A little boy wheezing A new report states that new born delivered by women who experience certain complications during pregnancy and delivery are at a greater risk for developing specific patterns of wheezing.

Wheezing is basically the term used by doctors and nurses to describe the sound that they hear in the lungs of patients who have an obstruction in the airways, especially when the wheezing patient is blowing air out of the lungs (exhaling). Many times asthmatics who are uncontrolled will be wheezing. Notably, many asthmatics do not wheeze, even when they are having severe breathing problems due to the build up of mucus in their tightening bronchial tubes.

Commenting on the study, Dr. Franca Rusconi said, “This study adds weight to the epidemiological data which suggest that early development has significant consequences in disease risk not only in childhood (our study), but also throughout life.”

Rusconi from the University of Florence, Italy and colleagues in the SIDRIA Collaborative Group evaluated the associations between maternal medical complications and procedures during pregnancy and at delivery and the risks of various wheezing disorders — transient early wheezing, persistent wheezing and late-onset wheezing – in 15,609 children between 6 and 7 years old.

The team discovered that 9.5 percent of the children had transient early wheezing, 5.4 percent had persistent wheezing, and 6.1 percent had late-onset wheezing. Preeclampsia or high blood pressure requiring therapy was associated with an increased risk of all three wheezing types, the investigators report, increasing the odds by 40 percent, 59 percent, and 47 percent, respectively. Maternal diabetes was associated with a 72 percent increased risk of persistent wheezing.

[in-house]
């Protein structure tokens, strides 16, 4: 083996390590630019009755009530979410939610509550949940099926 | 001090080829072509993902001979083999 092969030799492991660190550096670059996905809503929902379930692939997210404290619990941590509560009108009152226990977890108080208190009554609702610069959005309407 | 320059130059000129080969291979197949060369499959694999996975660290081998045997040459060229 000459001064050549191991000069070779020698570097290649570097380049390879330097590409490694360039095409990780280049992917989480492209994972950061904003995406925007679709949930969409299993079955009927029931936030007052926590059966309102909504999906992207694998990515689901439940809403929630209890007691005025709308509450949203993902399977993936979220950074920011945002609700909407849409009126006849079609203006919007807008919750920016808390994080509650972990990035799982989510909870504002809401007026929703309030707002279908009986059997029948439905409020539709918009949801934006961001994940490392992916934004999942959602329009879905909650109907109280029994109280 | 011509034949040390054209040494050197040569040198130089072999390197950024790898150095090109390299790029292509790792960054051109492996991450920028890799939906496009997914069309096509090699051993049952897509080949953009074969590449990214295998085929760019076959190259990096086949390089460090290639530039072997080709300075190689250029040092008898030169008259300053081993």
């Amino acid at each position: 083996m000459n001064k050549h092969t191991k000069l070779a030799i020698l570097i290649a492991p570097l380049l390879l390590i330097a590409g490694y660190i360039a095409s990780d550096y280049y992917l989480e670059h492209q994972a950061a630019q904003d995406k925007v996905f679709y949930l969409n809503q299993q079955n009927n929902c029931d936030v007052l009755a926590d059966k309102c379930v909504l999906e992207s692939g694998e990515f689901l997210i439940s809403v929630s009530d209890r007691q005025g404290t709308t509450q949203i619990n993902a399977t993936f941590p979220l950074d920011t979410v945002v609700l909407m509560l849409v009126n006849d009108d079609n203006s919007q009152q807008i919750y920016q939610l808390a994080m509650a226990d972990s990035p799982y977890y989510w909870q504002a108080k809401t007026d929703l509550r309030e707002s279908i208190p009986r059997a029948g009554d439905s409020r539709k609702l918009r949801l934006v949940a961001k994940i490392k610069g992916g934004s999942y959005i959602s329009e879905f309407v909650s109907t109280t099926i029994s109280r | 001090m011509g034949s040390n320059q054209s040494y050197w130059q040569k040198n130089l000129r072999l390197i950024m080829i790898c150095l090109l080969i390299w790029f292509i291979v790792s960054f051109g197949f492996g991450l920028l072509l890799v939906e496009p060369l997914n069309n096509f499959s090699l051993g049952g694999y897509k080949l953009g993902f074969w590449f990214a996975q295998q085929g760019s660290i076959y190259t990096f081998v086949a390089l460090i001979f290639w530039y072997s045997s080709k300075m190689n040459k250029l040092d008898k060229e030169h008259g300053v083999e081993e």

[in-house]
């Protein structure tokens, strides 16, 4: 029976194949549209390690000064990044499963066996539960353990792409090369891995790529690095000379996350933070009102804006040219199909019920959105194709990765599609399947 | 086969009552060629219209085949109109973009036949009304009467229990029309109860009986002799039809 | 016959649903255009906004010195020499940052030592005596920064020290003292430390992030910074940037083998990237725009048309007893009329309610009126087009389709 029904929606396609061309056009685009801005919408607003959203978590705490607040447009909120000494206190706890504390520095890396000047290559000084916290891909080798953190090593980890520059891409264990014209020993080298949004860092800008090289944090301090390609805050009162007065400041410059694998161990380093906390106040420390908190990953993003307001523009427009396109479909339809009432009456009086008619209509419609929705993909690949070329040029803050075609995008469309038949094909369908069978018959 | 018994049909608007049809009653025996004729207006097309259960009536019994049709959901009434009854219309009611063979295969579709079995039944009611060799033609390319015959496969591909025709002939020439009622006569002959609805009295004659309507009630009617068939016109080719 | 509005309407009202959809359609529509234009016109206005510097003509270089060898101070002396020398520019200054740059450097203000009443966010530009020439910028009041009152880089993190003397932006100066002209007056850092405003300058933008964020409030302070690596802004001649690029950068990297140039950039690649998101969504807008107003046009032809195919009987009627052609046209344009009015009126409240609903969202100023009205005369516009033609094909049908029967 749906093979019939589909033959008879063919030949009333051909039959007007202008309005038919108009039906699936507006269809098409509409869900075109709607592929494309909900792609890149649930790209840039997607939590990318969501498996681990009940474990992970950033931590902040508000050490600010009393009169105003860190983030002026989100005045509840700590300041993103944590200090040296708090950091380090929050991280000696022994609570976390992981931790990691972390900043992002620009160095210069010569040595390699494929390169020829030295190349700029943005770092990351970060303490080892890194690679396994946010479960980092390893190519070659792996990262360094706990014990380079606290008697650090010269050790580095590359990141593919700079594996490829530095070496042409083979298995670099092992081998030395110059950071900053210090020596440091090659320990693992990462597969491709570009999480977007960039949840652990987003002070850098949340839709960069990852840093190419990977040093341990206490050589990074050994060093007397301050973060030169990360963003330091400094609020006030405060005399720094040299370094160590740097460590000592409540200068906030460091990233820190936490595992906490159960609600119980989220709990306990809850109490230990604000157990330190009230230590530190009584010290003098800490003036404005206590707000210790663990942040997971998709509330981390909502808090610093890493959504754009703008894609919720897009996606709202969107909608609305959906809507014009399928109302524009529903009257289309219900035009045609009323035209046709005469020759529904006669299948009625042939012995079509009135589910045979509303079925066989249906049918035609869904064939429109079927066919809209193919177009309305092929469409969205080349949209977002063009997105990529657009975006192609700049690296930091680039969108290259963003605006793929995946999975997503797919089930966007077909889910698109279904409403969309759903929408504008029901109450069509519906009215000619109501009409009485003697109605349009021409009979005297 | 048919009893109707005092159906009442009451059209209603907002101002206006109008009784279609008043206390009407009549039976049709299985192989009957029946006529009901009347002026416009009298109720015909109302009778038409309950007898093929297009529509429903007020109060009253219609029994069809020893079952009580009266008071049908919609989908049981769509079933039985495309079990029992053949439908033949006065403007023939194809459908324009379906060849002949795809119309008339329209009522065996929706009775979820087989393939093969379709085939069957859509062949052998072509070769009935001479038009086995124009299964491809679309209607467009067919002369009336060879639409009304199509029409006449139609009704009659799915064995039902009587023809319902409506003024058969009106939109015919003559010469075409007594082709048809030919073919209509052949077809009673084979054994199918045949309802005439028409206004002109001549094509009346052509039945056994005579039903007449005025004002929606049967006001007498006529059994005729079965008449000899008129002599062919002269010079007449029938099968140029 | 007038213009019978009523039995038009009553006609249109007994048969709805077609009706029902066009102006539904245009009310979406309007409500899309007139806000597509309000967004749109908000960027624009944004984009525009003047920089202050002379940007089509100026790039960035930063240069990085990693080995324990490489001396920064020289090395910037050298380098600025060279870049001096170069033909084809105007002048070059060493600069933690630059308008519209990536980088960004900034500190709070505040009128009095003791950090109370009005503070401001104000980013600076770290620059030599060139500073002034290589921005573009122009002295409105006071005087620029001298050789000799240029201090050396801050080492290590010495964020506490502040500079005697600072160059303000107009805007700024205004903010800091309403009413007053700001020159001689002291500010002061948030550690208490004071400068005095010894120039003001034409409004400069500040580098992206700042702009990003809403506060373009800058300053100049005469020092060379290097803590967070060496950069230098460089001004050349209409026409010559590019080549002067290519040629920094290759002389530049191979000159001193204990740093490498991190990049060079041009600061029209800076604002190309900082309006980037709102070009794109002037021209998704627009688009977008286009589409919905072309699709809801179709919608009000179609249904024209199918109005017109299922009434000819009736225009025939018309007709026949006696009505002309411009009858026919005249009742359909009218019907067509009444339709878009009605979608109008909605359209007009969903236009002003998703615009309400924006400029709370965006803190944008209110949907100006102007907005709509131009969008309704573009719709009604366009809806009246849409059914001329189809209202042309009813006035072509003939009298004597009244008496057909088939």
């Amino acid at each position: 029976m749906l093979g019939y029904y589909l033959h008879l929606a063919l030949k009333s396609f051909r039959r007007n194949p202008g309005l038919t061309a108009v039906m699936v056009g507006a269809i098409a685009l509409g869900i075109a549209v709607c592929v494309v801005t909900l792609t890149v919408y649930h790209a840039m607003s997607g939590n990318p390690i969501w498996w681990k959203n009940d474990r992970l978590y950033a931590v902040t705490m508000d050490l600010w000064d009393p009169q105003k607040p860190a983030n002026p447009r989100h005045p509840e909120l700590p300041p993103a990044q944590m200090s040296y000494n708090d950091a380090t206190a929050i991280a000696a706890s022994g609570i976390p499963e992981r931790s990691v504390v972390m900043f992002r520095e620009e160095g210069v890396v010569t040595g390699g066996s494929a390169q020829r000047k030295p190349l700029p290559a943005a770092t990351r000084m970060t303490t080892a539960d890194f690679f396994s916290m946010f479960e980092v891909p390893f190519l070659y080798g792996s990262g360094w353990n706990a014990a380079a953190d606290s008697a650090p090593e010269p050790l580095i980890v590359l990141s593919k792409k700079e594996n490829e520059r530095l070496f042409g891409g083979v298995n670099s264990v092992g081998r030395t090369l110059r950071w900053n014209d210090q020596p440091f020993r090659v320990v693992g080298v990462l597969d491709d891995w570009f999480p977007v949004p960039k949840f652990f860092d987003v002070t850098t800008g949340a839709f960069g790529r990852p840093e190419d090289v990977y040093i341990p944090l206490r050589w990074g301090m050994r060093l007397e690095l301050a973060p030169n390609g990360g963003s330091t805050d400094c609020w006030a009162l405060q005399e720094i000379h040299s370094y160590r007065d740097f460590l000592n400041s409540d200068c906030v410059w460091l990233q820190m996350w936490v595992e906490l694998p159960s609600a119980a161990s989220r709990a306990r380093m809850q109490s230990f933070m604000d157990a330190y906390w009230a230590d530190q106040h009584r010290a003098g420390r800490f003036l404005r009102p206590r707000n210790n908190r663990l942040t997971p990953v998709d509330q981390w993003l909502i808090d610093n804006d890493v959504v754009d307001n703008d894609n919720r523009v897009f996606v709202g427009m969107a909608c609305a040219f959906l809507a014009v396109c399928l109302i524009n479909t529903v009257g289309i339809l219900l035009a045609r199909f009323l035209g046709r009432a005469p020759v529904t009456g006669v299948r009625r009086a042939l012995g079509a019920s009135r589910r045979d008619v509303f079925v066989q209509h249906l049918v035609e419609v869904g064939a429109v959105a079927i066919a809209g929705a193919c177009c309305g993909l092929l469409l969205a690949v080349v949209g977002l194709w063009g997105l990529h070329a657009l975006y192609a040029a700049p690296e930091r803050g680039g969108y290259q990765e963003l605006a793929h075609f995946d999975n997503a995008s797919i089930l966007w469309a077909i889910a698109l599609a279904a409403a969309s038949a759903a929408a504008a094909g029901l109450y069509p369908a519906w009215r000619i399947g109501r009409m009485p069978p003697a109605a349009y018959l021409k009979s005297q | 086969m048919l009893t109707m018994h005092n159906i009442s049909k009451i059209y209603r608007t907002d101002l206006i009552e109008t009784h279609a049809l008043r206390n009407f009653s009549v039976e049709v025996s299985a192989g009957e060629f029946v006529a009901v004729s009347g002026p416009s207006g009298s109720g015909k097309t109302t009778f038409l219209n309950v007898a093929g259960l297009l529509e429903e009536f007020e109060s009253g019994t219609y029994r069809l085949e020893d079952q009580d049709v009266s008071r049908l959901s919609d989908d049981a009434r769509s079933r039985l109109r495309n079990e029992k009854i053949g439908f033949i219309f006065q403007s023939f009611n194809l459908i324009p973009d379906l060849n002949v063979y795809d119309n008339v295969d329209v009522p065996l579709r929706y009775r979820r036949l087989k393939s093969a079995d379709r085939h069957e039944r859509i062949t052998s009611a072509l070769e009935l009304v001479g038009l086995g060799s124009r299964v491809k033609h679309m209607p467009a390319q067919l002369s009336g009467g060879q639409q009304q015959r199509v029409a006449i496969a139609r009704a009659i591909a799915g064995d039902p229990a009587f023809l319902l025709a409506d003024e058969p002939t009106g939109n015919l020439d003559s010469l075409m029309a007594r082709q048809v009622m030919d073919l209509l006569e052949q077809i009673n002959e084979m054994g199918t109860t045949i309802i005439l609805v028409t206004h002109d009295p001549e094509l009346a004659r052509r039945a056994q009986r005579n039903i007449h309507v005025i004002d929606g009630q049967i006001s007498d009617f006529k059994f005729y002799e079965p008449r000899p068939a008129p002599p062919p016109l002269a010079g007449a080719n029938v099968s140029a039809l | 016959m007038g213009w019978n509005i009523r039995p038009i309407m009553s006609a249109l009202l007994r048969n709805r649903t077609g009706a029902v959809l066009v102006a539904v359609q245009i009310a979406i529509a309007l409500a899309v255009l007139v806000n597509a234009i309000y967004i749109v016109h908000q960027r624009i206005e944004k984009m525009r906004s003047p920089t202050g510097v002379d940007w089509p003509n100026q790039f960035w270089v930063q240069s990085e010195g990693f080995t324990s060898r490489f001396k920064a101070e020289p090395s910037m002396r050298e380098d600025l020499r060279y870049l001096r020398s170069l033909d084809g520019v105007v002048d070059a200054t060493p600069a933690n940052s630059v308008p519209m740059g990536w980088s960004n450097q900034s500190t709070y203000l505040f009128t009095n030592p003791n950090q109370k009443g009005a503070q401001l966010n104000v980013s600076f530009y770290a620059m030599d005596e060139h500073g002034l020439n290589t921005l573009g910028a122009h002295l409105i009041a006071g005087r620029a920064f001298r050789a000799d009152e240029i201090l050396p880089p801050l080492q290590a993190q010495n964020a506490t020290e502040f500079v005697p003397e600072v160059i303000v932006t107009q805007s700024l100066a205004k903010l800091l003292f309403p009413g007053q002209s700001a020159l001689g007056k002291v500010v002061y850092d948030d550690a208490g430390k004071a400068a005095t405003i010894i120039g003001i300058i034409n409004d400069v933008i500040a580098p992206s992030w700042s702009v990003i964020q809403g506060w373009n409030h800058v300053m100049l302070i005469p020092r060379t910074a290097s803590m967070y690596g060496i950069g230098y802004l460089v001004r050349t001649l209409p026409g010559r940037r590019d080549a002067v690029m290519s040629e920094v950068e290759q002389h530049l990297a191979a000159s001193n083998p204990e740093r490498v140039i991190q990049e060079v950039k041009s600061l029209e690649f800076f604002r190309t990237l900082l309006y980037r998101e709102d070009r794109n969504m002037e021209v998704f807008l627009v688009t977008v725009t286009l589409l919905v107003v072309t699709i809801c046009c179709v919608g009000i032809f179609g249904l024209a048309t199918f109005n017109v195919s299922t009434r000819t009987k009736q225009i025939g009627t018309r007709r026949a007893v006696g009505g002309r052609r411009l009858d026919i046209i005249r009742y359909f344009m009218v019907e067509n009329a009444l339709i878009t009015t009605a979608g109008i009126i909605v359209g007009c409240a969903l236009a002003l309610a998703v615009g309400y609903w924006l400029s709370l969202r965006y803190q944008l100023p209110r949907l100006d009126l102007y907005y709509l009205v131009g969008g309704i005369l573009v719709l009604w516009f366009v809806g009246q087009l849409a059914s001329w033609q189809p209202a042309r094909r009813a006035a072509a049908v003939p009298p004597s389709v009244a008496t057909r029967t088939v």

Prescription of antibiotics for urinary tract infections and antibiotics administered at delivery were associated with early-onset transient and persistent wheeze, the results indicate. Prescription of antibiotics for respiratory infections was strongly associated with both persistent and late-onset wheezing, the researchers note.

Amniocentesis or chorionic villus sampling, cesarean section, and weight gain during pregnancy were not significantly associated with childhood wheezing, the investigators report in the American Journal of Respiratory and Critical Care Medicine.

Though a maternal history of asthma and/or allergy was also associated with wheezing in childhood, this history did not modify the association between maternal complications or procedures in pregnancy and at birth and wheezing phenotypes, the report indicates.

“If these findings are causal, they are generally consistent with the concept of ‘programming,’ which occurs when an event in a critical early period of an organism’s life permanently changes its structure or function,” Rusconi and colleagues write.

In a related editorial, Drs. Andrew Bush from Royal Brompton Hospital, London, and Dr. Isabella Annesi-Maesano from Medical School Saint-Antoine, Paris, say the study “is observational and hypothesis generating,” and that “its major service is to point to early life events as the source of lifelong problems.”

The editorialists conclude: “Perhaps more attention needs to be paid by clinicians to what happened to a child at these crucial times, and researchers need to consider whether they are looking for answers or to test interventions long after the horse has left the stable, and disappeared over the horizon.”

In a concluding comment, Rusconi maintained “It is very important to follow up pregnancies carefully (and this could be a problem, at least in our settings for less educated women) and, possibly, to take into consideration also less severe forms of disease, such as gestational diabetes, mild gestational hypertension, asymptomatic bacteriuria, and chorioamnionitis.”